Analysis: Doncaster Rovers 1 Birmingham City 3

Paul Quinn scores against Birmingham City.
Paul Quinn scores against Birmingham City.
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Rovers had been warned: this game has a habit of biting you on the backside.

And Paul Dickov’s pre-match musings could not have been more apt as Federico Macheda read the script that Rovers’ boss must have been fearing all week.

Doncaster Rovers' Billy Sharpe in action against Birmingham City.

Doncaster Rovers' Billy Sharpe in action against Birmingham City.

It was Sod’s law that Macheda - cast to one side by Doncaster to pave the way for Billy Sharp’s homecoming - should take centre stage, up-staging James Coppinger on his landmark 400th appearance to leave both his current and former loan clubs still teetering on the brink of Championship survival.

Rovers could consider their bums well and truly bitten as the Manchester United striker took his tally to nine goals in 12 appearances for the Blues. He was ditched by Doncaster after scoring three in 15.

Especially sore will be the behind belonging to James Husband, after the young defender’s lapse in concentration allowed Macheda to pick his pocket and cancel out Paul Quinn’s first half finish, the spark for what had earlier seemed a very unlikely City comeback.

Doncaster were the architects of their own downfall.

Roused by supporters’ raucous minute’s applause for Coppinger in the 26th minute, Rovers grabbed a timid game by the scruff of the neck when Quinn slammed home.

Before the game Coppinger had been presented with a plaque by Rovers’ all-time record appearance maker Colin Douglas.

But in the second half it was Doncaster’s players who were handing out gifts left, right and centre as Macheda helped himself to a brace, either side of another X-rated defensive lapse which allowed Lee Novak to prod the visitors ahead.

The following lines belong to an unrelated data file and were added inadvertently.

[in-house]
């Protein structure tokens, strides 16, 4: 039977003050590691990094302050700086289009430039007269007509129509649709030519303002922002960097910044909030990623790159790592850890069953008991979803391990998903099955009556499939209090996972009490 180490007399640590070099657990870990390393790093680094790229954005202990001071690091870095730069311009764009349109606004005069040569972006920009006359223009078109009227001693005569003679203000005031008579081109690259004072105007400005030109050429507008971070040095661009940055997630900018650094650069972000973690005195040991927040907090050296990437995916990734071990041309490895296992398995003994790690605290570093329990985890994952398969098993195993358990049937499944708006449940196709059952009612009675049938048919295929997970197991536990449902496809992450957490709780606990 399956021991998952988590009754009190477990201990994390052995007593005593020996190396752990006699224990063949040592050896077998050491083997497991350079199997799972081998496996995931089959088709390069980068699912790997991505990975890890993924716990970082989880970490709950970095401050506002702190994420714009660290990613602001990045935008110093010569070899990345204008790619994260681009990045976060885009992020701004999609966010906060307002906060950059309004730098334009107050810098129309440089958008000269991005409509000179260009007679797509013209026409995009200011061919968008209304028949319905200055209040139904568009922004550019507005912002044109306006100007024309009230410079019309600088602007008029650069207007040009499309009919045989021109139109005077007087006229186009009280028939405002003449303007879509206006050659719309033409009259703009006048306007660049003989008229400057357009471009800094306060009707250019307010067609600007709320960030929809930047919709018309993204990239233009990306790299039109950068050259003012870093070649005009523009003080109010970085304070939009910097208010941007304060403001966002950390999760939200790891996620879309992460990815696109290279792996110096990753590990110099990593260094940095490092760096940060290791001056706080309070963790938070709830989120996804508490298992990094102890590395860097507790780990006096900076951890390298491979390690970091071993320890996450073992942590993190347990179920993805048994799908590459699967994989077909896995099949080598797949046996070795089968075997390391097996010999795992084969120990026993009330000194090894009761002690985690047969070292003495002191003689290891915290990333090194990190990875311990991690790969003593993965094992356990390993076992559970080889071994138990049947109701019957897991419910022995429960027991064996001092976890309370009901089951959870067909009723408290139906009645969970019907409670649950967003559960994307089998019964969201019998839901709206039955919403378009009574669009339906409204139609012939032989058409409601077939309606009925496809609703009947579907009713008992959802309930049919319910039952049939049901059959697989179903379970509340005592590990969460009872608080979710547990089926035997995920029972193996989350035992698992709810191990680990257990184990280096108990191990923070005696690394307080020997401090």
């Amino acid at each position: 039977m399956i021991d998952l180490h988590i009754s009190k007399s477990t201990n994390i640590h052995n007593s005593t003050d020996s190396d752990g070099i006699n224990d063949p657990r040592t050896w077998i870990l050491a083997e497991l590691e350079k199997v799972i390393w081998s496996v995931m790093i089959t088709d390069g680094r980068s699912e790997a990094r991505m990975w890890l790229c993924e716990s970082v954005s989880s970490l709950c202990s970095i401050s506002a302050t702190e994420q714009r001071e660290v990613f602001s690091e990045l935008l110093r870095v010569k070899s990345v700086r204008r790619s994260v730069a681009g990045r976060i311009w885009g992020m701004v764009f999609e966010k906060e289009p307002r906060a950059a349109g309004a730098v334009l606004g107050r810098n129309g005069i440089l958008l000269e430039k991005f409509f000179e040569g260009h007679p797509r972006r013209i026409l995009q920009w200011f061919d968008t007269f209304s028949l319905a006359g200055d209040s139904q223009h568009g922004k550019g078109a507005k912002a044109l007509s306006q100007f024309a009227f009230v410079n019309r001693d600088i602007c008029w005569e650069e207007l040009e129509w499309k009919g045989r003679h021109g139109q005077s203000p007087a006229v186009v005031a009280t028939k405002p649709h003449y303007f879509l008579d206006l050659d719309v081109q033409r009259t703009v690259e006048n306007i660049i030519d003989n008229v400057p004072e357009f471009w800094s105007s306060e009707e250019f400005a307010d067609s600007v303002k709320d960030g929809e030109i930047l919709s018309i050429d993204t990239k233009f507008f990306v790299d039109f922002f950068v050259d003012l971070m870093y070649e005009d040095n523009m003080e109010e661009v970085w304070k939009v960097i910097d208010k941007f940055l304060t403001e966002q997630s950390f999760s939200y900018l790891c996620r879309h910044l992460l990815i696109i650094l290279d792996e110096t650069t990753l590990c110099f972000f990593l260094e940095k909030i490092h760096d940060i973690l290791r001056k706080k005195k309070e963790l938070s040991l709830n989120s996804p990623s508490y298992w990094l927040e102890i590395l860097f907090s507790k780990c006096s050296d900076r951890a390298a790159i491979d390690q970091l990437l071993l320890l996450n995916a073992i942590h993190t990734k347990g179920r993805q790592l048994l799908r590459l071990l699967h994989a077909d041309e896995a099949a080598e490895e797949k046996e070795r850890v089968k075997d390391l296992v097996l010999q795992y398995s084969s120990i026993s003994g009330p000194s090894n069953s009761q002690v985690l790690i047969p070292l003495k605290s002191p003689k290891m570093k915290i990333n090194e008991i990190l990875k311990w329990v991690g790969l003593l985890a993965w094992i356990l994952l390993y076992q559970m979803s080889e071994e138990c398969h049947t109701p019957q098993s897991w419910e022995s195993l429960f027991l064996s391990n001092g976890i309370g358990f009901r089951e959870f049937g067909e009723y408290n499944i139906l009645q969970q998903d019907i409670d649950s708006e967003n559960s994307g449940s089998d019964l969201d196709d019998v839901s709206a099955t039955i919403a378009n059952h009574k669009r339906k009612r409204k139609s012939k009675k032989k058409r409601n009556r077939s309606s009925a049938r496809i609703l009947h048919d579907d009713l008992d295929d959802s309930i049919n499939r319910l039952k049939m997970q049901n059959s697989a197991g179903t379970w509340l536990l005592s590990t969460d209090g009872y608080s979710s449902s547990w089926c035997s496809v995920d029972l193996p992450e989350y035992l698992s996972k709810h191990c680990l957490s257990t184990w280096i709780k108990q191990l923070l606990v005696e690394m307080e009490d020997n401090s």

Birmingham’s comeback - and the nature of Rovers’ collapse - was head scratchingly bewildering.

Lee Clark’s men, with the exception of lively winger Chris Burke, looked every inch a side low on confidence and belief before the break.

So when Doncaster struck the first blow through Quinn, the defender lashing home after Chris Brown nodded David Cotterill’s free kick back across goal, there was an air of confidence around the Keepmoat.

After all, Rovers had not lost at home in the league since Boxing Day and when they scored the first goal in four out seven games during March, they went onto win every single one of them.

Those stats prompted Brown to quite rightly point out last week that scoring the first goal settled Rovers and was key to their upturn in form. The opposition scoring first, he said, had just the opposite effect; panic tended to set in.

Rovers, patient in their approach play, had done the first part of their job in no thrills fashion. They had once again assumed the lead and appeared to be in a position of relative control as the game headed towards the hour mark.

Then they pushed the self destruct button. Husband, with plenty time to clear, allowed Macheda to steal it off him and level - and in an instant the game turned on its head.

Visibly stunned by the setback, Doncaster retreated into their shells and the panic that Brown talked about during the week had well and truly set in.

Birmingham all of a sudden had their tails up and they soon had the lead, courtesy of more poor Rovers defending. Goalkeeper Darren Randolph’s clearance caught the hosts’ backline flat footed and sent Novak clear to prod past Johnstone, despite Quinn’s best attempts to keep it out.

And with Rovers on the ropes it was quickly 3-1 and game over, when Tom Thorpe headed Paul Robinson’s free kick back across the face and that man Macheda was in the right place again to nod home.

On reflection Dickov’s side had missed the experience of wily campaigners Richie Wellens and Abdoulaye Meite - the latter pulling out during the warm up and forcing Coppinger to play at right back on his special day - which might have helped them see the game out.

But the cold, hard truth of the matter was that Rovers had gifted their opponents all three points on a day when victory - and the extra breathing space at the bottom it would have afforded - was there for the taking.

That it was Macheda who did the damage was a typical quirk of fate in sync with a rollercoaster season.

The finish line is in sight for Doncaster but this was a rather clumsy stumble that could have been avoided. It’s left Rovers nursing a rather sore behind - but they have to quickly pick themselves up and dust themselves down for the visit of Bolton tomorrow night.

Once bitten perhaps, but Rovers cannot afford to be twice shy on a big night against the Trotters.